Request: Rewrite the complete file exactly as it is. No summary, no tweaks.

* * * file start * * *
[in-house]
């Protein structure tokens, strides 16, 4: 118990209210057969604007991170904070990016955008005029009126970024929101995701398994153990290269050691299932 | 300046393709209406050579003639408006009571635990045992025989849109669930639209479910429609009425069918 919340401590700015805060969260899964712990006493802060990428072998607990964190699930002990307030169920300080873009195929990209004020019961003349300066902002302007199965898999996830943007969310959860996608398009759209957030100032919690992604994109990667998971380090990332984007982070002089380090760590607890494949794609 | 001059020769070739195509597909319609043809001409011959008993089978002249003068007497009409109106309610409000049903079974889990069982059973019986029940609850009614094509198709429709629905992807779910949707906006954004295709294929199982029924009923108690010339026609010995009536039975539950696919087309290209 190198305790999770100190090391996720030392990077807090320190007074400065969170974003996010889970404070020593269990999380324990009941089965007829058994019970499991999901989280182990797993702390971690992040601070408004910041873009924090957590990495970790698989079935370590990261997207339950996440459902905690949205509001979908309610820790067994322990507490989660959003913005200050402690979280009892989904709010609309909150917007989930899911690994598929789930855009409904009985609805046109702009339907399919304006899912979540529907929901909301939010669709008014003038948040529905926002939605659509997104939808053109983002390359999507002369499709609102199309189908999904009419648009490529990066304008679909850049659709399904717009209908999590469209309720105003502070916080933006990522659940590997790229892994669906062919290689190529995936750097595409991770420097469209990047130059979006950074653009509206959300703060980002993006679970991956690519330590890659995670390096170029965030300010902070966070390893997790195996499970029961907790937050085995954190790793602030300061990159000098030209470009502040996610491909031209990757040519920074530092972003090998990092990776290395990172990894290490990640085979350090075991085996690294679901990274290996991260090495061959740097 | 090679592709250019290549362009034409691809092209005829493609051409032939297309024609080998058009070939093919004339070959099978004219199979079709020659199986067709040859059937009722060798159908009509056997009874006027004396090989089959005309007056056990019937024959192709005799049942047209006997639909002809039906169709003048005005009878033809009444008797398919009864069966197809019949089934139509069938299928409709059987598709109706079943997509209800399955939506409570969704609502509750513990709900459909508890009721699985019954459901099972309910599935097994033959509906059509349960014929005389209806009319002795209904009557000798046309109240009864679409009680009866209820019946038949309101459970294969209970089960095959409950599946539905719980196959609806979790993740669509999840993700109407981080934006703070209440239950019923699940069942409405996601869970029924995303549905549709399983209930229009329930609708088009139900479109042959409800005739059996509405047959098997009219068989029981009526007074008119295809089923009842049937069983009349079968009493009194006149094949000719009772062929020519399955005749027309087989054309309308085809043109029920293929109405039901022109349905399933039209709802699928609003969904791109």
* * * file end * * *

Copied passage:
[in-house]
């Protein structure tokens, strides 16, 4: 118990209210057969604007991170904070990016955008005029009126970024929101995701398994153990290269050691299932 | 300046393709209406050579003639408006009571635990045992025989849109669930639209479910429609009425069918 919340401590700015805060969260899964712990006493802060990428072998607990964190699930002990307030169920300080873009195929990209004020019961003349300066902002302007199965898999996830943007969310959860996608398009759209957030100032919690992604994109990667998971380090990332984007982070002089380090760590607890494949794609 | 001059020769070739195509597909319609043809001409011959008993089978002249003068007497009409109106309610409000049903079974889990069982059973019986029940609850009614094509198709429709629905992807779910949707906006954004295709294929199982029924009923108690010339026609010995009536039975539950696919087309290209 190198305790999770100190090391996720030392990077807090320190007074400065969170974003996010889970404070020593269990999380324990009941089965007829058994019970499991999901989280182990797993702390971690992040601070408004910041873009924090957590990495970790698989079935370590990261997207339950996440459902905690949205509001979908309610820790067994322990507490989660959003913005200050402690979280009892989904709010609309909150917007989930899911690994598929789930855009409904009985609805046109702009339907399919304006899912979540529907929901909301939010669709008014003038948040529905926002939605659509997104939808053109983002390359999507002369499709609102199309189908999904009419648009490529990066304008679909850049659709399904717009209908999590469209309720105003502070916080933006990522659940590997790229892994669906062919290689190529995936750097595409991770420097469209990047130059979006950074653009509206959300703060980002993006679970991956690519330590890659995670390096170029965030300010902070966070390893997790195996499970029961907790937050085995954190790793602030300061990159000098030209470009502040996610491909031209990757040519920074530092972003090998990092990776290395990172990894290490990640085979350090075991085996690294679901990274290996991260090495061959740097 | 090679592709250019290549362009034409691809092209005829493609051409032939297309024609080998058009070939093919004339070959099978004219199979079709020659199986067709040859059937009722060798159908009509056997009874006027004396090989089959005309007056056990019937024959192709005799049942047209006997639909002809039906169709003048005005009878033809009444008797398919009864069966197809019949089934139509069938299928409709059987598709109706079943997509209800399955939506409570969704609502509750513990709900459909508890009721699985019954459901099972309910599935097994033959509906059509349960014929005389209806009319002795209904009557000798046309109240009864679409009680009866209820019946038949309101459970294969209970089960095959409950599946539905719980196959609806979790993740669509999840993700109407981080934006703070209440239950019923699940069942409405996601869970029924995303549905549709399983209930229009329930609708088009139900479109042959409800005739059996509405047959098997009219068989029981009526007074008119295809089923009842049937069983009349079968009493009194006149094949000719009772062929020519399955005749027309087989054309309308085809043109029920293929109405039901022109349905399933039209709802699928609003969904791109």